Perhaps worse, many medical professionals have parroted the line that continuing lockdown is necessary to save lives, without appearing to consider the effect it is having on the poorest and most vulnerable. So many seem to have lost all critical abilities when it’s come to our response to this pandemic. There are estimates that the lockdown will cost 150,000 lives. That’s not just things like missed cancer diagnoses, which have been estimated at 60,000 — but increased domestic violence, alcoholism and suicide, untreated heart attacks, strokes and meningitis. Figures suggest two million patients who need treatment for non-Covid illnesses will be collateral damage.

And that’s not even accounting for how the economic destruction will affect health. The chattering, clapping middle classes who champion the lockdown have no idea of the grinding poverty or bleak reality of people’s lives and the way the lockdown has compounded and crystallised the misery they experience. It’s not all banana bread and Zoom yoga. The lockdown might still be shown to have been the sensible option — although the Nobel prize-winner Professor Michael Levitt said this week that he thinks it has saved no lives — but we need to accept that in trying to save lives with this strategy we have condemned others, the majority of whom are powerless and voiceless, to lose theirs.

I work around the corner from where Baby P was murdered and many psychologists, therapists and social workers now dread what will be discovered when services start to go back into the estates that we have abandoned for months. The lockdown was based on research that was not peer-reviewed from someone with no clinical experience and a history of making errors in his predictions. Yet where was the caution in acting on this modelling? Where was the usual critique that doctors would employ before adopting something that had the potential to be so damaging? When all this is over will we look back with horror at a trail of misery and death caused not by the virus, but by our attempts to prepare for it?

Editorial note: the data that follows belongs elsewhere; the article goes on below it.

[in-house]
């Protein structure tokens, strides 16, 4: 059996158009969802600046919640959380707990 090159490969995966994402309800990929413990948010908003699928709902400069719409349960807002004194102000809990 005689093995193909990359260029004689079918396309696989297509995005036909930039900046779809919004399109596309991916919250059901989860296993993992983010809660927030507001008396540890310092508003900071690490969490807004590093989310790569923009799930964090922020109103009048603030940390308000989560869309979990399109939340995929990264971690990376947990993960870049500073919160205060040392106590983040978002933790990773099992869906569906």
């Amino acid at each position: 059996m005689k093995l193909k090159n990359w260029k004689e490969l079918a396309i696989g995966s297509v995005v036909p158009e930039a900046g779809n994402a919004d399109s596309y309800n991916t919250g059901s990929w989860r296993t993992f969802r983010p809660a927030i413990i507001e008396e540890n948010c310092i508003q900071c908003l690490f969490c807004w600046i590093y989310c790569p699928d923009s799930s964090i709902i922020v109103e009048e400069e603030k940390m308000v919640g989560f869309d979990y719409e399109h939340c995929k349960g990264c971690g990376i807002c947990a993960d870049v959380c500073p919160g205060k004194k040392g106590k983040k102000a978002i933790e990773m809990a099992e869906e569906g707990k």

In the early days of lockdown, the adulation of the NHS served an important role in the collective consciousness. It was a salve to calm the fear and worry that spread through the public as the pandemic took hold. We needed to focus our attention on something positive. We needed heroes. But I do not think that we have behaved heroically. We have abandoned some of the weakest in society.

Dr Max Pemberton is a columnist for the Daily Mail and a medical doctor specialising in mental health and eating disorders.